U.S. Cities Lose 20 Percent of Trees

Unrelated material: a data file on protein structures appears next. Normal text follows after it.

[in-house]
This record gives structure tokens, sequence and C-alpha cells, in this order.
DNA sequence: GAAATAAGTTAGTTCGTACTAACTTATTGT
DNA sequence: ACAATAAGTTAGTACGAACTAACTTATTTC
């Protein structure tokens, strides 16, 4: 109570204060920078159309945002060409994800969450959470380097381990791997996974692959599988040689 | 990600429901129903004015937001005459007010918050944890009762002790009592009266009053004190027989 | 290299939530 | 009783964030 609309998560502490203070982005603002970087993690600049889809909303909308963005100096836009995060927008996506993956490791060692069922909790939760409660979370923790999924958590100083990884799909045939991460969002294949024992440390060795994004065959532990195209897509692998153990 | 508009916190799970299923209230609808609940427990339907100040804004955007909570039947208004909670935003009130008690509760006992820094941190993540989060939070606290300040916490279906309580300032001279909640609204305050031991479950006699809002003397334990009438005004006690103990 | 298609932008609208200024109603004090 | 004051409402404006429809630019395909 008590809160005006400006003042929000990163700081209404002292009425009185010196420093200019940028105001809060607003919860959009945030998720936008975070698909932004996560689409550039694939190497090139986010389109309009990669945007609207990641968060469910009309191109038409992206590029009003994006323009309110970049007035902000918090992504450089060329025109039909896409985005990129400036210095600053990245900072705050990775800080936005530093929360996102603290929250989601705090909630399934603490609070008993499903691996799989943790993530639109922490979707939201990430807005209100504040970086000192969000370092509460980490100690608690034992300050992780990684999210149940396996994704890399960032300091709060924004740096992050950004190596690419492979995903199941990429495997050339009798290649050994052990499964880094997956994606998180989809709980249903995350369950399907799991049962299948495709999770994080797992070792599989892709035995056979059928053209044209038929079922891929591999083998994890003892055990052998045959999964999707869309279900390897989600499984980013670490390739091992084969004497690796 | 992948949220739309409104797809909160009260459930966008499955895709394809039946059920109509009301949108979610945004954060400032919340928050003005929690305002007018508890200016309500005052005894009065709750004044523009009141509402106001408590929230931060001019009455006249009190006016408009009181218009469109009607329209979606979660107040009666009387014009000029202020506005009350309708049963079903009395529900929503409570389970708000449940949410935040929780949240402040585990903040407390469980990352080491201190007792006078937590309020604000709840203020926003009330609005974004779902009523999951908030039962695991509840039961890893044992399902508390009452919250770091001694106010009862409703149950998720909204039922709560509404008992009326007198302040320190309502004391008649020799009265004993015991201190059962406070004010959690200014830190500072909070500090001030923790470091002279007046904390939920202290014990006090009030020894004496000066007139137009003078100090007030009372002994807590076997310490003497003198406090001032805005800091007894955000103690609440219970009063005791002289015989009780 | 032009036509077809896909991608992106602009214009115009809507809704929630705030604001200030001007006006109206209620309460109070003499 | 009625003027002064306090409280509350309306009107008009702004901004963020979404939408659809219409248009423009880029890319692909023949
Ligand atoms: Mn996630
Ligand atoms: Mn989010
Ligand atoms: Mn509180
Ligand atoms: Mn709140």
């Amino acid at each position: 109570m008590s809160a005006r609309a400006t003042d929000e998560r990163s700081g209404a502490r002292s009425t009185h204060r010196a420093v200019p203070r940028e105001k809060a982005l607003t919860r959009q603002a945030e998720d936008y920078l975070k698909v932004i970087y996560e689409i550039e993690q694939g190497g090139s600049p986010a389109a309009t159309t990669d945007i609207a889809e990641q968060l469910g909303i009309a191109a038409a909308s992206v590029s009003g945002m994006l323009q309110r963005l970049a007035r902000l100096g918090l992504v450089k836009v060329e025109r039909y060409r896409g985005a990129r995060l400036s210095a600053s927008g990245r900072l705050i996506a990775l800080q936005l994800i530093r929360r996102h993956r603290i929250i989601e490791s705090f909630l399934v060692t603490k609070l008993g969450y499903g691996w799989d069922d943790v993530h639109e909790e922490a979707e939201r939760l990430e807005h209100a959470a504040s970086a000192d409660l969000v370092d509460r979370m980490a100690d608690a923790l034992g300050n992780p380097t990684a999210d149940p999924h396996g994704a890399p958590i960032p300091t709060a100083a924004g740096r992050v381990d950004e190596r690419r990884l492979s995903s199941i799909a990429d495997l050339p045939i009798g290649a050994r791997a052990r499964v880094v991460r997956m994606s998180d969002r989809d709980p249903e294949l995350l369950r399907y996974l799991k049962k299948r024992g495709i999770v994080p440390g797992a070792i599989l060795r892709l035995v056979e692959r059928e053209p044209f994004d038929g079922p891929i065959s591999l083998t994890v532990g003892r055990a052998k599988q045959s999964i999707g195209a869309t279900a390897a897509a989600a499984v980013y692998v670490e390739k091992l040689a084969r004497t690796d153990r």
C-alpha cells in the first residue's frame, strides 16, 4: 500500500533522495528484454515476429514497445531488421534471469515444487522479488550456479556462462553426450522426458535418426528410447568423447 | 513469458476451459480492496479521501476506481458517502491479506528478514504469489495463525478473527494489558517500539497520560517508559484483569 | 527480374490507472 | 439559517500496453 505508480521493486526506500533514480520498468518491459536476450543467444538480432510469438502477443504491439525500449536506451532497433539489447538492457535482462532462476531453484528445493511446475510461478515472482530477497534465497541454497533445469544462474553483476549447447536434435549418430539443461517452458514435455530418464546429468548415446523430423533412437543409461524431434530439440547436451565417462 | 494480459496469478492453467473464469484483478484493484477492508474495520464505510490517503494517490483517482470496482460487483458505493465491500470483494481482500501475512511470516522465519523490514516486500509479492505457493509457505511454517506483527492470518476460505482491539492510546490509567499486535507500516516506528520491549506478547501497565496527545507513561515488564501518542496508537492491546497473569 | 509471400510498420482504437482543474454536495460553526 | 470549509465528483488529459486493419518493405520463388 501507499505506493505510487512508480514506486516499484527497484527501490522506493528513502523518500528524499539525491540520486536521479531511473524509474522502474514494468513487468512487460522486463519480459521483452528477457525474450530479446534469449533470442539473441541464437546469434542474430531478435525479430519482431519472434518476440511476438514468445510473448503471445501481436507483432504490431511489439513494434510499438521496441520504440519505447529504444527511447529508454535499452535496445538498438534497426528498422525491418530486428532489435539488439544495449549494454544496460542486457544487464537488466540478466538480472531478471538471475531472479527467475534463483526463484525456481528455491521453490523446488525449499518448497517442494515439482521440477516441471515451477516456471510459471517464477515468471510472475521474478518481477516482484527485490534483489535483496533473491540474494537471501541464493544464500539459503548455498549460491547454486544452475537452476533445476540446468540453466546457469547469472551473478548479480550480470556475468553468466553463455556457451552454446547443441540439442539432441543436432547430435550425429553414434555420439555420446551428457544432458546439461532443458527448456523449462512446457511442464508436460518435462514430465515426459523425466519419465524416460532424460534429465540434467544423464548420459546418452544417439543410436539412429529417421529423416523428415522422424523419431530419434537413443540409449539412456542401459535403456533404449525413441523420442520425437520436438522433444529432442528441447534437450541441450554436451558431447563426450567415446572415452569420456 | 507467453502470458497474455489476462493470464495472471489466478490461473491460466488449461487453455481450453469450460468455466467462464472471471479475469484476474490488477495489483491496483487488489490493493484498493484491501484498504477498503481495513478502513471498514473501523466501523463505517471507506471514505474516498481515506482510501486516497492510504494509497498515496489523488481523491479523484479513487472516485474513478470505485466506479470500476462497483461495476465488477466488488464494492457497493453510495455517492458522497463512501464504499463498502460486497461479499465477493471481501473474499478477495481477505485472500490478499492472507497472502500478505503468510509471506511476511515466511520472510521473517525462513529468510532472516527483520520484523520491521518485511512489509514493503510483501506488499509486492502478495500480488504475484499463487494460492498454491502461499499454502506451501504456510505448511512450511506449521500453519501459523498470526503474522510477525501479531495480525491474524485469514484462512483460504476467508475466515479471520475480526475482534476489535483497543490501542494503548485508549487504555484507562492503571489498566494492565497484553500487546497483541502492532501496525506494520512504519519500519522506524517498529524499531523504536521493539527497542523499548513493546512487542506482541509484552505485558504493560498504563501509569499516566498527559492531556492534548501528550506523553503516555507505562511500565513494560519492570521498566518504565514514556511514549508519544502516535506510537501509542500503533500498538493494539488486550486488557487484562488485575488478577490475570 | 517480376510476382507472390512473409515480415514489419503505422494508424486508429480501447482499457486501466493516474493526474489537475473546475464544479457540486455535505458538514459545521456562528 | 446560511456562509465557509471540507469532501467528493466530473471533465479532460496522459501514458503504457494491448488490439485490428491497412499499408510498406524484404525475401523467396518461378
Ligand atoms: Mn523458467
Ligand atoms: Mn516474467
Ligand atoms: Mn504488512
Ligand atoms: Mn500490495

Urban sprawl and highway construction have gobbled up greenery at a startling rate, leaving U.S. cities with 20 percent fewer trees than they had just 10 years ago, according to the environmental group American Forests. In a study released as part of the annual National Urban Forest conference, researchers used satellite images to look at the tree canopy in 448 urban areas. The loss was dramatic everywhere, but it was most acute in cities in the fast-growing Sunbelt. Atlanta, Ga., suffered the highest loss of trees, while Charlotte, N.C., and San Diego, Calif., were faring the best. Trees help preserve water, prevent flooding, cleanse the air of pollution, and reduce the need for air conditioning; their decreasing numbers are estimated to have cost the country $234 billion in environmental and health problems.
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